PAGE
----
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Stop Cultivator Slabbing
John Ricke, Williams, Iowa, improved performance of his 16-row cultivator by slip-ping 10-in. dia. disc openers over the shanks to break up slabs that come off the shovels, and to eliminate the need for row shields.
Ricke got the idea when he converted a 12-row, 30-in. Danish tine Westgo into a 16-row, 20-in. cultivator. He plants all his corn in 20-in. rows.
"This design also lets us run through heavy corn stalk residue without plugging because there's just one shank per row," he says.
The cultivator was originally equipped with three shanks per row, and each shank had a 7-in. wide sweep. Ricke removed two of the shanks from each row unit and then slid the single shank units closer together for 20-in. spacing. He widened the sweeps on the remaining shanks by welding pieces of old sweeps onto the wings. Then he slipped a disc onto each shank with a washer above and below each disc. He also fastened a hose clamp about half way up the shank and one just below the shovel so the disc can move up and down about 6 in.
"The discs flop up and down between the two hose clamps, riding along the top of the ground. They break up slabs and `feather up' the soil at an even depth around the corn plants. Keeps the soil coming off the shovels from burying the plants," says Ricke. "The same idea could be used on the rear sweeps of regular width cultivators to keep slabs off the plants. Some of the newer "no shield" 30-in. row cultivators already have 22-in. wide sweeps with plastic discs on top. They work like my system to eliminate the need for row shields.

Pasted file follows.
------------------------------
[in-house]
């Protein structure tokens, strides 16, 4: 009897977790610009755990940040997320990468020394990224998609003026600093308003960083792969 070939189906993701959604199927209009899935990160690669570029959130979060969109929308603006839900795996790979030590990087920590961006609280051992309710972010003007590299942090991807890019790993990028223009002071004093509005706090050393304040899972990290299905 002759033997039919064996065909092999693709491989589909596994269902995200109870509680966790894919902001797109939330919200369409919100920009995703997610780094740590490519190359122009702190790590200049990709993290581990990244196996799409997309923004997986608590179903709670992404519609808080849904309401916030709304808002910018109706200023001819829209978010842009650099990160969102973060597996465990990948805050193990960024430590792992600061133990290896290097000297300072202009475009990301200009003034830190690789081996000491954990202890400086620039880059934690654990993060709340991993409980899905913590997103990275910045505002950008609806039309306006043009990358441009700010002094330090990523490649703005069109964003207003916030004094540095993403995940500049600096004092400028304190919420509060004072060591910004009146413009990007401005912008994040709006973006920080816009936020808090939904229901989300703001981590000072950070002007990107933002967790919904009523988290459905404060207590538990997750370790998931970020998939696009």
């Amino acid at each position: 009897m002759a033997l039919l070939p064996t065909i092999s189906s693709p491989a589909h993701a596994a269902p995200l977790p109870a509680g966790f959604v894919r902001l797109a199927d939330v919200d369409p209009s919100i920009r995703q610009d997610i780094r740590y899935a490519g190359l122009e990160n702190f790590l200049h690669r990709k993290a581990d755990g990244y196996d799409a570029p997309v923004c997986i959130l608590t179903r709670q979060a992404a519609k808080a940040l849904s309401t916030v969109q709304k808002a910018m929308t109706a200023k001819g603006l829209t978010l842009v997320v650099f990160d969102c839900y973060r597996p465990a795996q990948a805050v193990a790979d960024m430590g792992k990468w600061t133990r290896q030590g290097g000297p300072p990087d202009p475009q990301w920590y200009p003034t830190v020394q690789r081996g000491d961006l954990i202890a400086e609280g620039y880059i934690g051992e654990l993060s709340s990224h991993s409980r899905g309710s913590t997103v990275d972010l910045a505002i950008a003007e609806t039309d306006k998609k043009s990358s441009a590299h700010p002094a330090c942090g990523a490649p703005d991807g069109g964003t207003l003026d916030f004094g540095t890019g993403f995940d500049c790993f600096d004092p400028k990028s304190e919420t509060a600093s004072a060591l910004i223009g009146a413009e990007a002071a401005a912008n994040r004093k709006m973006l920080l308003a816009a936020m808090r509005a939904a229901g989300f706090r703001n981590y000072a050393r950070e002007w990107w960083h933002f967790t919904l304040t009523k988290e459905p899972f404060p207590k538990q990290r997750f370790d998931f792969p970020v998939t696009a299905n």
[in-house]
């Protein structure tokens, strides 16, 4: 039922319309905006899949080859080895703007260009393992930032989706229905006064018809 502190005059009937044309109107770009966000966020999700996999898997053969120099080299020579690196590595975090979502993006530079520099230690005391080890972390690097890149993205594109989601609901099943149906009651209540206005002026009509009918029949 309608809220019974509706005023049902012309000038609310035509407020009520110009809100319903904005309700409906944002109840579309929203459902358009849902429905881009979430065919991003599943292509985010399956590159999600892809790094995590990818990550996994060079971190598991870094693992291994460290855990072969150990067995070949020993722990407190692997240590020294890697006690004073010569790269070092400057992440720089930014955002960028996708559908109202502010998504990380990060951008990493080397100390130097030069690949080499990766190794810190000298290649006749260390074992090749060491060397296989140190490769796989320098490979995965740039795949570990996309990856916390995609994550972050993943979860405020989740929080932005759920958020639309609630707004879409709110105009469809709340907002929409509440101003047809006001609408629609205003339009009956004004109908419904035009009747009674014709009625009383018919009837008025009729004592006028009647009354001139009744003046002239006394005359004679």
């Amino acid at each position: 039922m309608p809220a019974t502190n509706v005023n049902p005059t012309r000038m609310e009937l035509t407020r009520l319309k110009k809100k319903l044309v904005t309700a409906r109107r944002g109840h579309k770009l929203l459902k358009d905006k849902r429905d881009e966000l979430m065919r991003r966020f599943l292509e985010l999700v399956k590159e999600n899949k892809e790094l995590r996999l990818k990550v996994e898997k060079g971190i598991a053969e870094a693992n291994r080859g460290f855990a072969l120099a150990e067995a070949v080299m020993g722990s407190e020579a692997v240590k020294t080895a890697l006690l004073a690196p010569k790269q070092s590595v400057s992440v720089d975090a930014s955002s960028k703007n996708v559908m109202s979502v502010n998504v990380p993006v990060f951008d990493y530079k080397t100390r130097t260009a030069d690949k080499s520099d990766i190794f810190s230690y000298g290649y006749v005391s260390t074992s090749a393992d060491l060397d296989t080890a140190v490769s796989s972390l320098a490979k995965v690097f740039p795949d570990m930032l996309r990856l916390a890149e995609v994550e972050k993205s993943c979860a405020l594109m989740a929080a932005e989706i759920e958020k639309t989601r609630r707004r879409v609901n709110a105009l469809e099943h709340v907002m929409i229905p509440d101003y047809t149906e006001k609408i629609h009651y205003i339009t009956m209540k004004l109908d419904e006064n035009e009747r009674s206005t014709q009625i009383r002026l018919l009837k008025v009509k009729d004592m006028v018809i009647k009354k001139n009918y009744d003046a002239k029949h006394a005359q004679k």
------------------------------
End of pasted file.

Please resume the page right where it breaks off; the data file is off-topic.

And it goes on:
"We took the disc openers off an old International 500 planter. Originally we tried using plastic planter plates but found that they broke too easily. We widened the sweeps ourselves because at the time we rebuilt the cultivator, 10-in. wide sweeps weren't as easily available as they are now. We hard surfaced all the sweeps so they won't wear out as fast. We also made a circle weld around the bolt hole at the top of each sweep to keep the bolt head from wearing out too fast."
Ricke uses 12-in. wide rear tractor tires on 40 in. centers to fit between the 20-in. rows. Contact: FARM SHOW Followup, John Ricke, Rt.1, Box 145, Williams, Iowa 50271 (ph 515 854-2668).

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1992 - Volume #16, Issue #4